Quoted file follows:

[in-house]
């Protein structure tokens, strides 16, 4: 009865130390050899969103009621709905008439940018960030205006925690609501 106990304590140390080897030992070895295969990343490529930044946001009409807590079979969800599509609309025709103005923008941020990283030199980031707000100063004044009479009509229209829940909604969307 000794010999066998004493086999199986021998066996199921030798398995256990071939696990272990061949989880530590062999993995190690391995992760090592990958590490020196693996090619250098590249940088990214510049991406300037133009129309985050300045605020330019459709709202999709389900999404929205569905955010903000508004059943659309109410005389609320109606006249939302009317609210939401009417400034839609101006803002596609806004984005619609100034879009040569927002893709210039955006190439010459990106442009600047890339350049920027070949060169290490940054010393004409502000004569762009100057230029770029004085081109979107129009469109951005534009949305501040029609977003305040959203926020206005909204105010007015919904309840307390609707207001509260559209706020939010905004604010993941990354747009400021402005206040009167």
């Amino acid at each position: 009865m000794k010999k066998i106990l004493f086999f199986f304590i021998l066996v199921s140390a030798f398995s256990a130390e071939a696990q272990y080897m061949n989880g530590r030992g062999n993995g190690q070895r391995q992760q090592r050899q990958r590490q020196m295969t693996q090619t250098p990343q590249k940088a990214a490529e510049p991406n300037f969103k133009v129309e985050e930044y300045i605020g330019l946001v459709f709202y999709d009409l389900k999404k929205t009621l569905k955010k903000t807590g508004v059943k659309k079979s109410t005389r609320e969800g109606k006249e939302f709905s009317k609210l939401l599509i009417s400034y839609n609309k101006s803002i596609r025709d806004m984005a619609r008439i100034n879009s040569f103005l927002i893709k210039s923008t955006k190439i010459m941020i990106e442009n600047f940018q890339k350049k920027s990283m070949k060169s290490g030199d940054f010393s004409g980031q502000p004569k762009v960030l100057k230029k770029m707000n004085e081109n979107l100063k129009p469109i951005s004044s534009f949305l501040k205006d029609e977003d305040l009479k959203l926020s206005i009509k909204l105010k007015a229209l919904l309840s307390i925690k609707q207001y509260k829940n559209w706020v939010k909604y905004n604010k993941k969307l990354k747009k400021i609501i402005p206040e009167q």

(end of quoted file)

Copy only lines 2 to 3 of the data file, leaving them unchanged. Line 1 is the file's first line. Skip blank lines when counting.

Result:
């Protein structure tokens, strides 16, 4: 009865130390050899969103009621709905008439940018960030205006925690609501 106990304590140390080897030992070895295969990343490529930044946001009409807590079979969800599509609309025709103005923008941020990283030199980031707000100063004044009479009509229209829940909604969307 000794010999066998004493086999199986021998066996199921030798398995256990071939696990272990061949989880530590062999993995190690391995992760090592990958590490020196693996090619250098590249940088990214510049991406300037133009129309985050300045605020330019459709709202999709389900999404929205569905955010903000508004059943659309109410005389609320109606006249939302009317609210939401009417400034839609101006803002596609806004984005619609100034879009040569927002893709210039955006190439010459990106442009600047890339350049920027070949060169290490940054010393004409502000004569762009100057230029770029004085081109979107129009469109951005534009949305501040029609977003305040959203926020206005909204105010007015919904309840307390609707207001509260559209706020939010905004604010993941990354747009400021402005206040009167």
């Amino acid at each position: 009865m000794k010999k066998i106990l004493f086999f199986f304590i021998l066996v199921s140390a030798f398995s256990a130390e071939a696990q272990y080897m061949n989880g530590r030992g062999n993995g190690q070895r391995q992760q090592r050899q990958r590490q020196m295969t693996q090619t250098p990343q590249k940088a990214a490529e510049p991406n300037f969103k133009v129309e985050e930044y300045i605020g330019l946001v459709f709202y999709d009409l389900k999404k929205t009621l569905k955010k903000t807590g508004v059943k659309k079979s109410t005389r609320e969800g109606k006249e939302f709905s009317k609210l939401l599509i009417s400034y839609n609309k101006s803002i596609r025709d806004m984005a619609r008439i100034n879009s040569f103005l927002i893709k210039s923008t955006k190439i010459m941020i990106e442009n600047f940018q890339k350049k920027s990283m070949k060169s290490g030199d940054f010393s004409g980031q502000p004569k762009v960030l100057k230029k770029m707000n004085e081109n979107l100063k129009p469109i951005s004044s534009f949305l501040k205006d029609e977003d305040l009479k959203l926020s206005i009509k909204l105010k007015a229209l919904l309840s307390i925690k609707q207001y509260k829940n559209w706020v939010k909604y905004n604010k993941k969307l990354k747009k400021i609501i402005p206040e009167q």